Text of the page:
LEGO Acropolis constructed in Sydney
The LEGO exhibition at Sydney University shows the Acropolis both as it was in fifth century BC and as it is today, as a popular tourist attraction
With Greek dancing, hoplite soldiers re-enacting life in ancient Athens, Greek food, and the chance to handle real ancient Greek artefacts, the exhibition The LEGO Acropolis opened recently at the Sydney University's Quadrangle.
Organised by the University of Sydney's Nicholson Museum, this free exhibition celebrates one of the ancient world's iconic landmarks, the Acropolis of Athens. The LEGO Acropolis follows the success of the Nicholson Museum's LEGO Colosseum, the most popular exhibition in Museum's history.
Organisers now hope that the LEGO reconstruction of the Acropolis will be even more successful, aiming for 100,000 visitors and thousands of children to see the exhibition.
Built by Ryan McNaught, the only LEGO-certified professional in the southern hemisphere, The LEGO Acropolis contains more than 120,000 LEGO bricks and took about 300 hours to build. The buildings, including The Parthenon, the Temple of Athena Nike, the smaller Erechtheion temple and the Propylaia, the monumental gateway, are made from gleaming white bricks.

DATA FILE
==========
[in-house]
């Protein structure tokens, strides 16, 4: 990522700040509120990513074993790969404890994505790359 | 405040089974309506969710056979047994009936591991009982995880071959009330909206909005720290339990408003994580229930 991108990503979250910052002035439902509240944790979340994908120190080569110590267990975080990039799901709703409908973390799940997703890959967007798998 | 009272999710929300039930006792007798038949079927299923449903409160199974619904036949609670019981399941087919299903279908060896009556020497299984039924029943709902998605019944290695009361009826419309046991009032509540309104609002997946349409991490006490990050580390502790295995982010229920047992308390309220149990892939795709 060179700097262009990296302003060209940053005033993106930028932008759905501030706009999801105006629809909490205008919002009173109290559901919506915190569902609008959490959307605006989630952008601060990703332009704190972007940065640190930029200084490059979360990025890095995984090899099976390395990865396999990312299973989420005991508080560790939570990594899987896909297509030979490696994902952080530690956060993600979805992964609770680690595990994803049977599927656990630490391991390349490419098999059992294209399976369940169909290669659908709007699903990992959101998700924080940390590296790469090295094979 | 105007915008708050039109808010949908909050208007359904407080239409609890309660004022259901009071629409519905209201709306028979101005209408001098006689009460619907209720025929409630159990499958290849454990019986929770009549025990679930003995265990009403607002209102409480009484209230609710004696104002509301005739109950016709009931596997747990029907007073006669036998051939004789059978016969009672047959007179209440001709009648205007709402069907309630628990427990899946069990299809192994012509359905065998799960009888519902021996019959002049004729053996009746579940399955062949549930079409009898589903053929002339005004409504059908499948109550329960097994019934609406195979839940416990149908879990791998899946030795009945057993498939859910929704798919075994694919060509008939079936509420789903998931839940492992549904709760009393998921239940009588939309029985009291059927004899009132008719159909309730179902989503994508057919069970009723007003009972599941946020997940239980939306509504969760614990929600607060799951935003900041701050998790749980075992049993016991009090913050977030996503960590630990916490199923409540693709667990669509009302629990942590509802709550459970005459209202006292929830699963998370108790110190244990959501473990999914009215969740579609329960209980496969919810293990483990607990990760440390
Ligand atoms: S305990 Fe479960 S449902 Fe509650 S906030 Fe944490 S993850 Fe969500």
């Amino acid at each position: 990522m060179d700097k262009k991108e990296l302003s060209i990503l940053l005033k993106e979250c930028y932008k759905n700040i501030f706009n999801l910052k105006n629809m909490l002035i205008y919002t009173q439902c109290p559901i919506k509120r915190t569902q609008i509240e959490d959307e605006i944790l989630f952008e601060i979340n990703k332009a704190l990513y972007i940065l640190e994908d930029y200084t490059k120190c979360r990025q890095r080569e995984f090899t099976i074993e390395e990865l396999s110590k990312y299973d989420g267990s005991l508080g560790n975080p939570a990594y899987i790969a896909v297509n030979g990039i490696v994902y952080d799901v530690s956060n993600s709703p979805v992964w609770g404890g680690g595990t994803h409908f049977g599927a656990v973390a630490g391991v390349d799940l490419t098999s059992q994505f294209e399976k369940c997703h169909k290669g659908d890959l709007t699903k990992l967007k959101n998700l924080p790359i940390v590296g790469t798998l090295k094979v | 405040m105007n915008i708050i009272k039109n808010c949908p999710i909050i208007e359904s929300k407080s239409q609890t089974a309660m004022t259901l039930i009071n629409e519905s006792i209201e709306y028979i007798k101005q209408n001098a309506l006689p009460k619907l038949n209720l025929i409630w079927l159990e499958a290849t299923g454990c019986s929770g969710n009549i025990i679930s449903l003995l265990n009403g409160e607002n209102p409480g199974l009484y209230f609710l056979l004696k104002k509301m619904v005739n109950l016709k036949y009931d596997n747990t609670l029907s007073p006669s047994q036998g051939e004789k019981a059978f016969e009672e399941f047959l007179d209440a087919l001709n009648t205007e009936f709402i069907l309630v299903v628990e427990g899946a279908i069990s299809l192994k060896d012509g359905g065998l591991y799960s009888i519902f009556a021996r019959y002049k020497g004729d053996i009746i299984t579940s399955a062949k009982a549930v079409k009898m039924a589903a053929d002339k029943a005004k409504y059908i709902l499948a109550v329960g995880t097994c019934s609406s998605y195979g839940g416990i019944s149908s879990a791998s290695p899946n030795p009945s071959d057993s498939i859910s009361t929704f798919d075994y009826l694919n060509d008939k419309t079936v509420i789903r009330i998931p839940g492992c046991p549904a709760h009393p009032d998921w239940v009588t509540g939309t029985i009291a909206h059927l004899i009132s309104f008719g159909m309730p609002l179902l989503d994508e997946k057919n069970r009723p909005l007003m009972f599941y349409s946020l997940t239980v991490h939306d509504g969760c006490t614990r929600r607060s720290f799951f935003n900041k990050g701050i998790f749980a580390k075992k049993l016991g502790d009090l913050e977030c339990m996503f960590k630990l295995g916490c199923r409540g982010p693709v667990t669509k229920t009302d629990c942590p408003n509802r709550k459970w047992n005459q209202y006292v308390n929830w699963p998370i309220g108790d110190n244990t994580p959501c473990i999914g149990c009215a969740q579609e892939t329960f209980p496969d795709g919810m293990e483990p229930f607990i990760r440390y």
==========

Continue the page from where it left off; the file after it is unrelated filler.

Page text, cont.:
The exhibition shows the Acropolis both as it was in the fifth century BC and as it is today, as one of Greece's most popular tourist attractions.
''The model is as close to the real Acropolis as I could make it. It's not an architectural scale model; it's more of a representation. The hardest parts were working out how to do all the diagonal lines," McNaught said.
The LEGO Acropolis includes ancient and modern details. In the small Odeon, Theseus is winding his way through a labyrinth made of string to face the Minotaur. In the Odeon of Herodes Atticus, Elton John is giving a concert to modern-day tourists. Lord Elgin and his crew can be seen stealing the marbles, while Sigmund Freud, who visited the Acropolis in 1904, looks on. Somehow, Gandalf, from The Lord of the Rings, makes an appearance, as does Tony Mokbel, the Australian fugitive arrested in Athens in 2008, complete with ill-fitting wig.
The exhibition also features ancient Greek archaeological artefacts from the museum's extensive collection, including sculpture, pottery, and original 1890s photographs of the Acropolis.
The LEGO Acropolis is open until June 2014. The Nicholson Museum is the only museum in Australia, among 550 organisations internationally, to have signed up to the manifesto of 'Kids in Museums', an independent UK charity dedicated to making museums open and welcoming to all families, particularly those who haven't visited before.
The LEGO Acropolis is the second in a trilogy of LEGO reconstructions, with LEGO Pompeii to follow in 2014.
For more information, visit http://sydney.edu.au/news/
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